Leadership Values in Organizations

Posted by Maria Milanetti & filed under Leadership.

At MarchFifteen we pay attention to the organizational culture of our clients, and how it relates to the creation of an environment that is successful for employees, customers and their organization as a whole. Since organizational culture is a complex thing, in this blog we want to focus on one of the essential ingredients of culture; a set of clear and liveable values.

Values are the deeply held views, both individual and collective, of what we find worthwhile. They represent how we feel about issues, how we make decisions and how we behave in good times and in bad.

In a February 2010 article on the importance of values written by Richard Barrett, of the Barrett Values Centre, it is said that values‐driven organizations are the most successful organizations on the planet. His findings show that values and behaviours drive culture and culture, in turn, drives employee fulfillment. In addition, there is a strong correlation between employee fulfillment and customer satisfaction, as well as shareholder value. Specifically in the public sector, he finds a strong link between values, employee fulfillment and mission assurance, along with customer satisfaction.

The following are examples of a few organizations, and their success that comes from values-based operation.

Levi Strauss created a first set of clear and radical values in 1990. Although their descriptions might have changed over the decades, the current definitions are still true to the original spirit in which they were intended, with the main difference being in the fact that some of aspirational statements have become a norm – like the transformation from the organization’s desire to be culturally diverse, to their acknowledgment that the diversity is part of their organizational DNA.  Levi Strauss’s conscious focus on operationalizing these lofty statements has endured and still contributes to what the organization stands for today.

Similarly, at Four Seasons Hotels and Resorts all employees can easily list and relate to their core organizational values. Their common belief that people are their greatest asset, combined with a strong commitment to cooperation, respect, dignity and customer satisfaction has widely been credited for  the organization’s consistent global success.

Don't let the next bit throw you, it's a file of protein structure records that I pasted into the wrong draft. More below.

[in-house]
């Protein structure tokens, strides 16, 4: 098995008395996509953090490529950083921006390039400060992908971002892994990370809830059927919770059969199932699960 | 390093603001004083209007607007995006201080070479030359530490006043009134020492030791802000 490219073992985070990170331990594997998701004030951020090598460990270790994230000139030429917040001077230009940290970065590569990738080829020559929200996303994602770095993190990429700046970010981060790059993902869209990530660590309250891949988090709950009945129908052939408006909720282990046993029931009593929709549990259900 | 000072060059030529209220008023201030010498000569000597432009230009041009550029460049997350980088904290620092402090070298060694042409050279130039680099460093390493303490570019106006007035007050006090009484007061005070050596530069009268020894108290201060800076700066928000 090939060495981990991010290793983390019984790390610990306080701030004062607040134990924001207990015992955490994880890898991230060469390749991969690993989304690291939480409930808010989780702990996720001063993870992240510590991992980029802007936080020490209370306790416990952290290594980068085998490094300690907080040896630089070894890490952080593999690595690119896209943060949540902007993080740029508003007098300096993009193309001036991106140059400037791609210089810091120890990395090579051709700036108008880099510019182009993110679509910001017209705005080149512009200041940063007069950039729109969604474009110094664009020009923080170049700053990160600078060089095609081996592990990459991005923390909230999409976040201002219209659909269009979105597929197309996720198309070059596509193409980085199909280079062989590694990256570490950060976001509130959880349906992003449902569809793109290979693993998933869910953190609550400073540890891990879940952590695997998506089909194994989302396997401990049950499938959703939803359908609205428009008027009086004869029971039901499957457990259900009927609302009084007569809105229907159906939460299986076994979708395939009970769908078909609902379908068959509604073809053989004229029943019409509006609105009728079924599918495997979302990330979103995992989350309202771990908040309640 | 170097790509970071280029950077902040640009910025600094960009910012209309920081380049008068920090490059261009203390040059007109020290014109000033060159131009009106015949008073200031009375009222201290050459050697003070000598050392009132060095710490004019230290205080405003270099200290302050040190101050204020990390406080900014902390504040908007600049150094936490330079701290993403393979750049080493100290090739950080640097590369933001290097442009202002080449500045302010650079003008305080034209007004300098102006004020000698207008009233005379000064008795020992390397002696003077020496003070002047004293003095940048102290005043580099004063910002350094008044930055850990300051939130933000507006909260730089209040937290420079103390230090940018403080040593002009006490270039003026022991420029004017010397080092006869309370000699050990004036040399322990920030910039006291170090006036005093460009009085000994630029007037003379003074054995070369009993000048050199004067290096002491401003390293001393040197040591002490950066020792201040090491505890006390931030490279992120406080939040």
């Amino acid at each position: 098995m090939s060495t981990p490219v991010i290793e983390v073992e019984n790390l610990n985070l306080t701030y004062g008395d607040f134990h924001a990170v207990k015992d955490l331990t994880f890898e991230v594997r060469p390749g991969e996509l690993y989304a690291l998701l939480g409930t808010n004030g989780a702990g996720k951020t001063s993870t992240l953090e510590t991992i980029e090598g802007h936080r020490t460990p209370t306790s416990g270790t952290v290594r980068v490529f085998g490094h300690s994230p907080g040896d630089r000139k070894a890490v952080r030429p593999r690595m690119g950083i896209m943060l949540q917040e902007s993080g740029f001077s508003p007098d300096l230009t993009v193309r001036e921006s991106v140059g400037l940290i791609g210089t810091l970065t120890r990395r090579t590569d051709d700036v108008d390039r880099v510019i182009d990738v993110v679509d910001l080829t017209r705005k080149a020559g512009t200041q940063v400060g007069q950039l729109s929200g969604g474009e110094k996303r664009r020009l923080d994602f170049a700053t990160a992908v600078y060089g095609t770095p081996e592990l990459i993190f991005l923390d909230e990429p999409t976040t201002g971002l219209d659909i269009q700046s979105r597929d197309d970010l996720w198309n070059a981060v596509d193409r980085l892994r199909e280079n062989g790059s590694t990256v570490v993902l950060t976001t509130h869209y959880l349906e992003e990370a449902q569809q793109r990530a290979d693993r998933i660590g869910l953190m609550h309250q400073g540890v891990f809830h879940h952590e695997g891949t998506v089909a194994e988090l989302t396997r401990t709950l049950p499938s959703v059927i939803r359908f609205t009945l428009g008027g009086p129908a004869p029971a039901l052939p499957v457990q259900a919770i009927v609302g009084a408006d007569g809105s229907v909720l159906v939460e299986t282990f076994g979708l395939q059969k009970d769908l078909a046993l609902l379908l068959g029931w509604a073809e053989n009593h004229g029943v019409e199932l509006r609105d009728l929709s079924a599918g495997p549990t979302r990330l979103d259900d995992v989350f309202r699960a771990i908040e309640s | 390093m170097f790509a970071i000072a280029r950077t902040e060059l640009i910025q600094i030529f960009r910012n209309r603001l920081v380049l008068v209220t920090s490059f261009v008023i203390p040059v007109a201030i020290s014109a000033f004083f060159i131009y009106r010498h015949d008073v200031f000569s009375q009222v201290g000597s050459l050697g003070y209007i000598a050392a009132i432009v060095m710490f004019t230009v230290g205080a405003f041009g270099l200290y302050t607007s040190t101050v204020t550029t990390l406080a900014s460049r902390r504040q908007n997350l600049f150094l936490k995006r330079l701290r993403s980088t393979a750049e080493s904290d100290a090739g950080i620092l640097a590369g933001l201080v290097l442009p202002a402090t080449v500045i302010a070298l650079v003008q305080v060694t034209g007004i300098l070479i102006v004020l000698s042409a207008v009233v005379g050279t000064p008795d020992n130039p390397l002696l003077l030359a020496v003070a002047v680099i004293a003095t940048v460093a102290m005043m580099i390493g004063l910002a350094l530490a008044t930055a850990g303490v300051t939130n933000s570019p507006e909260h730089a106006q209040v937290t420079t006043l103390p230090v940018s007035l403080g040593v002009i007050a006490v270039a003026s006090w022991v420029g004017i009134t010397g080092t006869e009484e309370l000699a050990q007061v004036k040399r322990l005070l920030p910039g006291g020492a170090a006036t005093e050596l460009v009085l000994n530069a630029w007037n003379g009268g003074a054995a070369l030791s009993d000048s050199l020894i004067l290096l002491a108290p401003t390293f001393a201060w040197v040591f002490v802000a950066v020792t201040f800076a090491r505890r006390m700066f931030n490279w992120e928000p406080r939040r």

And here at home, at MarchFifteen Consulting, we too have a set of values that were built as part of the organization’s design, even before its inception. They contribute greatly to the way we “show up” every day with our clients, our stakeholders and with each other. In our world, we are committed to bringing thought leadership to our clients. We use both science and intuition in our practice. We connect people and organizations to “the larger things in life”. This base is a foundation for not only how we do business, but also “what we do” in business. And so far – these values are working for us.

We don’t often pause to think about our values, but when we do, the results can be quite meaningful and they can also increase our ability to perform successfully. So, if you haven’t taken the time recently to think about your organizational values and their link to your business success, maybe taking a moment while sipping a glass of wine at the cottage and pondering on the following questions will be of help:

  • What are the collective principles and ideals that guide our thoughts, actions and drive at our core purpose as an organization?
  • What truly gives character to what we are as an entity?
  • Are people clear around those principles?
  • Do our HR systems support the true meaning of our values? And, do we reward the right things?
  • Would anybody in the hallway of our office be able, like they can at Four Seasons, to list the core values and be proud of them? Or are they just laminated empty words?
  • And if not, is there anything within my control to change that would help the organization be more successful through a clear articulate set of values?

We would love to hear from you about this blog, so let us know what you think.

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